I often think that Japanese people are not good at explaining their own cultures to non-Japanese people in English. The issue of whale hunting is the good example which is caused by luck of explanation and mutual understanding. So today's entry, I would like to try to make an effort to make non-Japanese people able to understand, or at least able to imagine, why Japanese people persist in their culture of whale hunting.
To renew my driver's license, today I went Shinagawa, the waterfront of Tokyo. Shinagawa had been the 1st stop of the Tōkaidō (東海道, which literally means East Sea Road, the most important routes of the Edo period, connecting Edo (=Tokyo) to Kyoto) which is famous for Hokusai's Ukiyo-e prints, so there are many lodgings and sushi restaurants.
On the way back, I visited Shinagawa Shrine.
At the entrance, Daikokuten (大黒天=god of great Darkness) welcomed me, and "The Seven Gods of Fortune" (七福神, pronounced Shichi Fukujin) including Daikokuten was installed at the site of the Shrine.
The seven gods are often depicted on their treasure ship called "Takarabune". This is the Japanese mythology, but the hilarious thing is that six out of seven gods are foreign gods, from China and India; in other words, the god of Hinduism, Buddhism and Taoism. After importing from India, Daikokuten in Japan became a mixture of Shiva and Ohkuninushinomikoto, the god of Earth and the counterpart of Amaterasu, the god of Sun. By importing these foreign gods and the structure of religion, Japan formulated the structure of Shintoism. The only Japanese original god of these seven gods is Ebisu, famous from Yebisu Beer. Believe it or not, Ebisu is the god of Whale.
One of the biggest attraction of Shinagawa Shrine is Fujizuka (富士塚), a replica of Mt. Fuji, the holy mountain, made from volcanic stones.
As I mentioned, Shinagawa was the first stop of Tōkaidō Road, and Mt. Fuji is located approximately 100km away. Fujizuka was created for the local civilians who cannot visit Mt. Fuji to pray. Therefore, local people climbed this imitation Mt. Fuji to pray. The oldest Fujizuka is created in 1780, and the one in Shinagawa Shrine was built in 1869, one year after Meiji Restoration.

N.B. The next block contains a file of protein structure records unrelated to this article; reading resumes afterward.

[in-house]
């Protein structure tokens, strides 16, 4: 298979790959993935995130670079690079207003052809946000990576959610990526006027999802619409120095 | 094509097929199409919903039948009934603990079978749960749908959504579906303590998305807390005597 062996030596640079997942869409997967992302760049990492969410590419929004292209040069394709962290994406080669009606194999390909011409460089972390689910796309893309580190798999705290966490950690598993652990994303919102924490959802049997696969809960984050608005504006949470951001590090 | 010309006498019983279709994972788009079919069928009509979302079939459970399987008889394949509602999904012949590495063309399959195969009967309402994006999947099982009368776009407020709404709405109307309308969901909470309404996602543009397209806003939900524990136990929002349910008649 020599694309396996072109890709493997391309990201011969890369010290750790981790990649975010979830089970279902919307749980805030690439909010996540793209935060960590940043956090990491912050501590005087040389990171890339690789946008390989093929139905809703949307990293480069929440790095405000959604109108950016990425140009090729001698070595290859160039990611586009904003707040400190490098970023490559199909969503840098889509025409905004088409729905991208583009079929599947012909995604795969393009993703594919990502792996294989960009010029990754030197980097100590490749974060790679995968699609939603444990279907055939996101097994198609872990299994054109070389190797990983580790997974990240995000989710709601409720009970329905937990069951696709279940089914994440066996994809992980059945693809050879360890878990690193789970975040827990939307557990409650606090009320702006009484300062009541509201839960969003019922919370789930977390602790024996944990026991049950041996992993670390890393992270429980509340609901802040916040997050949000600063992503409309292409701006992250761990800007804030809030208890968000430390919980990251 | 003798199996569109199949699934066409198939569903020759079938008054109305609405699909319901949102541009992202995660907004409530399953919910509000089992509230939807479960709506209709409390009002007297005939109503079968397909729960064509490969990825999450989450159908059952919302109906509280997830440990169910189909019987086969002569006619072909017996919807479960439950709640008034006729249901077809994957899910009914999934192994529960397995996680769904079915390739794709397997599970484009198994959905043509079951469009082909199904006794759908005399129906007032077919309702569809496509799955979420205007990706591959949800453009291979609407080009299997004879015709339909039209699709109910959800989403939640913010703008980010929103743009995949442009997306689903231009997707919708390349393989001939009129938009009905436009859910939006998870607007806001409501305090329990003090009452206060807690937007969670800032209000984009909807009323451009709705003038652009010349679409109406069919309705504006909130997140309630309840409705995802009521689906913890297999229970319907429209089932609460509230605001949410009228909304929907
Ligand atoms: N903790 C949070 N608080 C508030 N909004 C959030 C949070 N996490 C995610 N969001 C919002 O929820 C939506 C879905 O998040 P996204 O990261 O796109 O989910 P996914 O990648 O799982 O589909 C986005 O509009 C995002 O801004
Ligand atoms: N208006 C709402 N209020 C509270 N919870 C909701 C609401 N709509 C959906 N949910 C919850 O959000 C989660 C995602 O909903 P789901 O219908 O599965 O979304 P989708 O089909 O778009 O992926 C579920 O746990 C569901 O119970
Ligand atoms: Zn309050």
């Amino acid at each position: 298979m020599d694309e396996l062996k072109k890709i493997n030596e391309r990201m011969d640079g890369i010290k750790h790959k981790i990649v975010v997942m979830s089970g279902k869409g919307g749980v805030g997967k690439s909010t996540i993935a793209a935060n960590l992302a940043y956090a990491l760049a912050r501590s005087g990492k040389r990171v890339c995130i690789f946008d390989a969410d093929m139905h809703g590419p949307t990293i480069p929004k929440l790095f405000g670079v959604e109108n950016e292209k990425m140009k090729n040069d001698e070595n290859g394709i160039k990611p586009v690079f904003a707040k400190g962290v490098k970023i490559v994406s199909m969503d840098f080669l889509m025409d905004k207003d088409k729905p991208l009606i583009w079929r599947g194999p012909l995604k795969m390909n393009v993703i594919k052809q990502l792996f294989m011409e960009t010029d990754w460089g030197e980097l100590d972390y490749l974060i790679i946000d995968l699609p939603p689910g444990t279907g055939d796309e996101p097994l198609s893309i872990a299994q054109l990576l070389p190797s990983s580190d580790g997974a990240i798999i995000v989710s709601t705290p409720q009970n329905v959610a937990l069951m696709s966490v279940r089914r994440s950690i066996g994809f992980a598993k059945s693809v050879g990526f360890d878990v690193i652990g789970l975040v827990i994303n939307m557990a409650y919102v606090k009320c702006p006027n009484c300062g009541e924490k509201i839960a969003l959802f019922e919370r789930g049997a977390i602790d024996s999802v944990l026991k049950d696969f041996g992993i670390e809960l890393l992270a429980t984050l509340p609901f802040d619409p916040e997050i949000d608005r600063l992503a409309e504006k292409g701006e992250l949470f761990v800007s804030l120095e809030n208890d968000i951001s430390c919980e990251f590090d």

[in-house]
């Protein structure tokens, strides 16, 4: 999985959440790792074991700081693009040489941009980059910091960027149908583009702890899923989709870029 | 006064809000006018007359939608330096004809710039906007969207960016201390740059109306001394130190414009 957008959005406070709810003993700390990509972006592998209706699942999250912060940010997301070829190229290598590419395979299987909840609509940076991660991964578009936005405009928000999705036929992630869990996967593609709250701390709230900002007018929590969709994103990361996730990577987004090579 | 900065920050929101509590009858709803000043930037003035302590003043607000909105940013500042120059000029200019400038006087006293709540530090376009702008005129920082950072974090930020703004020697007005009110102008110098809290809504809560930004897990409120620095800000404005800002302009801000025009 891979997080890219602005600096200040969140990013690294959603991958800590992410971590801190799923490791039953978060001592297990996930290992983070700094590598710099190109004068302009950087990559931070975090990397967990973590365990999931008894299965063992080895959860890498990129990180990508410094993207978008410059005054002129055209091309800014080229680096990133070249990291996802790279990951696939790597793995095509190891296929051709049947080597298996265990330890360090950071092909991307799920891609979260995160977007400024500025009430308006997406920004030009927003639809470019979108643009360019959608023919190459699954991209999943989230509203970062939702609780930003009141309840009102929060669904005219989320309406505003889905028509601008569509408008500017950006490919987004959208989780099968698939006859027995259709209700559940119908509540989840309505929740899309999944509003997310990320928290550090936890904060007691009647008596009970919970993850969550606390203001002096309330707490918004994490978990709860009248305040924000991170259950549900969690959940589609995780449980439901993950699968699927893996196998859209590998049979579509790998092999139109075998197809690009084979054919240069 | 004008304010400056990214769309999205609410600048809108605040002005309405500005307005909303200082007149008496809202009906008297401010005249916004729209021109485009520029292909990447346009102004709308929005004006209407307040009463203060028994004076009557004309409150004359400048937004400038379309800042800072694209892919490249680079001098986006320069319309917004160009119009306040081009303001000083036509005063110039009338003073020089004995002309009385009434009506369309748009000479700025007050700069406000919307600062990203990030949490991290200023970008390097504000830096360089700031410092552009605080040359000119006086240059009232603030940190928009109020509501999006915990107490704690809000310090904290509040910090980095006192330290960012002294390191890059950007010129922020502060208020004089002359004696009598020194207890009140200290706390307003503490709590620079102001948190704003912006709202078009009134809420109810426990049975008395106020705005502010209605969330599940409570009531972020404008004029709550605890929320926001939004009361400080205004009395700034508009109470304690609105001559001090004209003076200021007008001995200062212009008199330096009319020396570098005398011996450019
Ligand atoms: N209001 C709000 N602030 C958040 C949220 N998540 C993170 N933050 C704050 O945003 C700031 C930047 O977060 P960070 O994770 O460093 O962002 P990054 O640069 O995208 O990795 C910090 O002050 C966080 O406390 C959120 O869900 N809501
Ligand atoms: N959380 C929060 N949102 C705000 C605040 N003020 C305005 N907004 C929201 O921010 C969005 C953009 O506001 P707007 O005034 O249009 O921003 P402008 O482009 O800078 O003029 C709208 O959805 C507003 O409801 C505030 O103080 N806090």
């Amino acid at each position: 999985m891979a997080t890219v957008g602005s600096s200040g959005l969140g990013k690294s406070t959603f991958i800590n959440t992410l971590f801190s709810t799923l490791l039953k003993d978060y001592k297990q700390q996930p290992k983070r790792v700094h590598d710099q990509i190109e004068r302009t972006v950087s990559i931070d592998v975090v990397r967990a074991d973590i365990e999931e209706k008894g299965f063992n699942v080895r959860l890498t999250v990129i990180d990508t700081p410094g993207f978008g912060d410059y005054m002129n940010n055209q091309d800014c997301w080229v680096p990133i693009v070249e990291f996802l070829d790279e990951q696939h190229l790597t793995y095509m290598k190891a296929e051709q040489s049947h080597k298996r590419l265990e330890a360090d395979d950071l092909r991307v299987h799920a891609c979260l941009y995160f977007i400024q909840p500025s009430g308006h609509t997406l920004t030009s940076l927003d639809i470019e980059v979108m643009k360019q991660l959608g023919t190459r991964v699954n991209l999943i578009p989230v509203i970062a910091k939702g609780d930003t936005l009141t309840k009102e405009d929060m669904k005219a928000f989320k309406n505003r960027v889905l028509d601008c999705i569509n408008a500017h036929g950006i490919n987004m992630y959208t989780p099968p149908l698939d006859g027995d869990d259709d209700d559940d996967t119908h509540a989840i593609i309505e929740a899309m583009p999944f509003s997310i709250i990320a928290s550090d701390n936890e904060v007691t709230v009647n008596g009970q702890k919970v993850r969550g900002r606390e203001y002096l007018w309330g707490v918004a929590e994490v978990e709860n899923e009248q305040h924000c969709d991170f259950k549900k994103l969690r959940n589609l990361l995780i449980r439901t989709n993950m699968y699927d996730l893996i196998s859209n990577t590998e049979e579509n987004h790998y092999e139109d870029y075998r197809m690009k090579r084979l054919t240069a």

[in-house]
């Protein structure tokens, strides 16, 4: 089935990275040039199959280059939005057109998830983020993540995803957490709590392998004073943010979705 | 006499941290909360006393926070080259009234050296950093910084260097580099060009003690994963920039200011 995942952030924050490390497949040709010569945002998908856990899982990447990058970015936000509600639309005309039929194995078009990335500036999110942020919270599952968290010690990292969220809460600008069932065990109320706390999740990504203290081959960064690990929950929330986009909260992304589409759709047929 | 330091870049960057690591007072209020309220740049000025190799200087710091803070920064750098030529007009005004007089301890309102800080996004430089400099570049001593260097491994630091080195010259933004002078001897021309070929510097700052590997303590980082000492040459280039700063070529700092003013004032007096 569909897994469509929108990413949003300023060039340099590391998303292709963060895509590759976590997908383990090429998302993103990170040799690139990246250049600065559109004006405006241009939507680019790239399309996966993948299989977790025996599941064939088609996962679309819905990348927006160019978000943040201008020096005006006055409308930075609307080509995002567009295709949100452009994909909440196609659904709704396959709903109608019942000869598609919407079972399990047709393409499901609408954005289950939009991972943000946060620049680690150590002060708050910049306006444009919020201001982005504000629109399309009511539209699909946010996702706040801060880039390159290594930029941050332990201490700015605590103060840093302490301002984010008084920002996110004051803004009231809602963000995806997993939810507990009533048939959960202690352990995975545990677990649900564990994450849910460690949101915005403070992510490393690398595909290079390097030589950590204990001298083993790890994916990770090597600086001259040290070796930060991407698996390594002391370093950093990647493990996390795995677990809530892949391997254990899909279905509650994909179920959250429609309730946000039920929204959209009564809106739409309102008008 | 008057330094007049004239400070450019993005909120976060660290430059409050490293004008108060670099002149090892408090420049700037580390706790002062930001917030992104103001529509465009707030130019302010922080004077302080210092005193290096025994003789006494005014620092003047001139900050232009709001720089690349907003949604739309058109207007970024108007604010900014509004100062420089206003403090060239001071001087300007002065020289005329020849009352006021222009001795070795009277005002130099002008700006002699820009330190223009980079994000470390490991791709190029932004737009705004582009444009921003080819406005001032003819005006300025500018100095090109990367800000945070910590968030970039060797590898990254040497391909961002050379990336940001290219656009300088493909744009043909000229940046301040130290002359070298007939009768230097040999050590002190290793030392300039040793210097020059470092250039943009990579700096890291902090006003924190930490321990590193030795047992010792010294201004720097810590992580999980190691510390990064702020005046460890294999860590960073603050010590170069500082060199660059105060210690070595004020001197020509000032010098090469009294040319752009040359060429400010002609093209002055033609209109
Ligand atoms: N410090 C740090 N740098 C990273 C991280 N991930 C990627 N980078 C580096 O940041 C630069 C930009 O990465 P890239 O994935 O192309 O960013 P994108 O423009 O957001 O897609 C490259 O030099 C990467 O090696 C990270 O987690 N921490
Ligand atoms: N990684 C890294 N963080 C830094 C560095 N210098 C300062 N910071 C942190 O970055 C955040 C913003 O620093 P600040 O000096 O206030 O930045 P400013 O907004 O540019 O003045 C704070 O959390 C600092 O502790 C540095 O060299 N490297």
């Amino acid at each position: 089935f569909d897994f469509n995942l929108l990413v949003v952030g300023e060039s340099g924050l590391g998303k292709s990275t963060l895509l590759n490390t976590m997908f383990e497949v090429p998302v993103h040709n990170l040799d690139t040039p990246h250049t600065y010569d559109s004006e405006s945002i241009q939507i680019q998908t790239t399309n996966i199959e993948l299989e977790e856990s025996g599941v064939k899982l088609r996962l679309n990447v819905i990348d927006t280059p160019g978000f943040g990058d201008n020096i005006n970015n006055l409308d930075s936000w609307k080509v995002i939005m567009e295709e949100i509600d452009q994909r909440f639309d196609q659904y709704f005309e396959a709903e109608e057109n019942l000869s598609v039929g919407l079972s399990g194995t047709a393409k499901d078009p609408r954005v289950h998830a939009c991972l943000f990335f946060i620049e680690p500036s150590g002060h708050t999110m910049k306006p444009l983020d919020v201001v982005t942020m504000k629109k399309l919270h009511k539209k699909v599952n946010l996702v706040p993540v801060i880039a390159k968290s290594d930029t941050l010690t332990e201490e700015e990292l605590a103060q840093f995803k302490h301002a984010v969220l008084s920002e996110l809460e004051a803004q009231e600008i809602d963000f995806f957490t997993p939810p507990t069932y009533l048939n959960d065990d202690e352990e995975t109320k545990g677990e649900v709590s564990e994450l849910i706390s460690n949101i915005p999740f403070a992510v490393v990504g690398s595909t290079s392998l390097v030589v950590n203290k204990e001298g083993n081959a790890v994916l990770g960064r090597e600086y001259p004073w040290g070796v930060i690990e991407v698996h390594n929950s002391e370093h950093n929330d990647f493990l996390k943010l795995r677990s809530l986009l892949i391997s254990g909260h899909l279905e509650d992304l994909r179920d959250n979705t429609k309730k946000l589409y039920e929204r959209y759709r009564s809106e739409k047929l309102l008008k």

In the process of climbing, Sarutahiko Ōkami (猿田彦大神), a powerful guardian kami (god), was dedicated.
On the back of this Fujizuka, there is a sculpture of Kaeru (frog) with Japanese joke, "Buji Kaeru (can be read as “Mt. Fuji’s frog" in Japanese), which means “safely back”.
In this shrine, there is one more interesting monument. This monument is called Houchou Zuka (包丁塚), a tombstone dedicated for kitchen knife.
In Edo period, Shinagawa was the important lodging, so there are many chefs cooking Japanese foods for the travelers. These chefs believed that the cooking knife has a spirit of the chef, so when the cooking knife became old, chefs buried their cooking knifes in the shrine. In Japanese animism, not only Hindu, Buddhist, Taoist and Shinto god, but also whale, mountain, or even kitchen knife has a spirit, and became the objects to pray.
I left Shinagawa Shrine, passing a clinic with an cute illustration of whale and walked 10 minutes, I found Whale Mound（鯨塚）in Kagata Shrine. Whale Mound is located approximately 100 places all over Japan, but Shinagawa is the only one existing in Tokyo.
In 1798, because of the typhoon, 17 meter whale lost in the cove of Shinagawa was hunted by local fishermen. The whale became news, so even Shogun from Tokugawa family visited the whale in Hama Rikyu Park. The whale was sold, and the head bone was buried here, then the Whale Mound was built for commemoration.
Japanese people appreciated the stray whales as a god, and they made a monument, for the gift of nature. Whaling skill has been sophisticated in Japan, and all parts of Whale were used for their living.
Right next to this Whale Mound, there is a public art of whale with children's toys. Maybe some westerner may get confused why people appreciate whale as a god, and eat and pray at the same time. However, this is all related to the history of Japanese animism, or in other word, the absence of monotheism. The dividend of subject and object was imported to Japan at the time of Meiji restoration, but this dividend is still somewhat unclear in Japanese society, therefore the self and the nature is still not completely divided. Therefore, the whale is sometimes the object of worship, and sometimes the object of worship could be considered a gift of nature, so people eat this, with lots of appreciation for nature.
For some of the Japanese traditional people, the denial of whale hunting could mean the denial of their own tradition and religion. These people can get frantic by the criticism of non-Japanese people, since they do not have a word or media to explain their thought.
To explain own culture is challenging. However, it cannot be an excuse of the fact that most of the Japanese people did not make an enough effort to explain. On the other hand, many of the non-Japanese people did not have a patience to hear someone different, and accept the difference. As a person born in a fisherman's family in Japan and receive education in the U.S., I wanted to speak out a little on this issue.
I do not want to judge what is right or wrong, but I would like to share the information, and would like to think the possible future. To end this essay, I would like to quote my favorite prayer, which might have a universal meaning.
The Serenity Prayer
by Reinhold Niebuhr
God, grant me the serenity to accept the things I cannot change;
the courage to change the things I can;
and the wisdom to know the difference.
PS: Do you know Godzilla is a mutant Kujira (whale in Japanese)? Whale get radiated by the U.S. nuclear test in Bikini Island, and the radiated whale (kujira) became Godzilla (Pronounced as Gojira, this is kind of anagram in Japanese).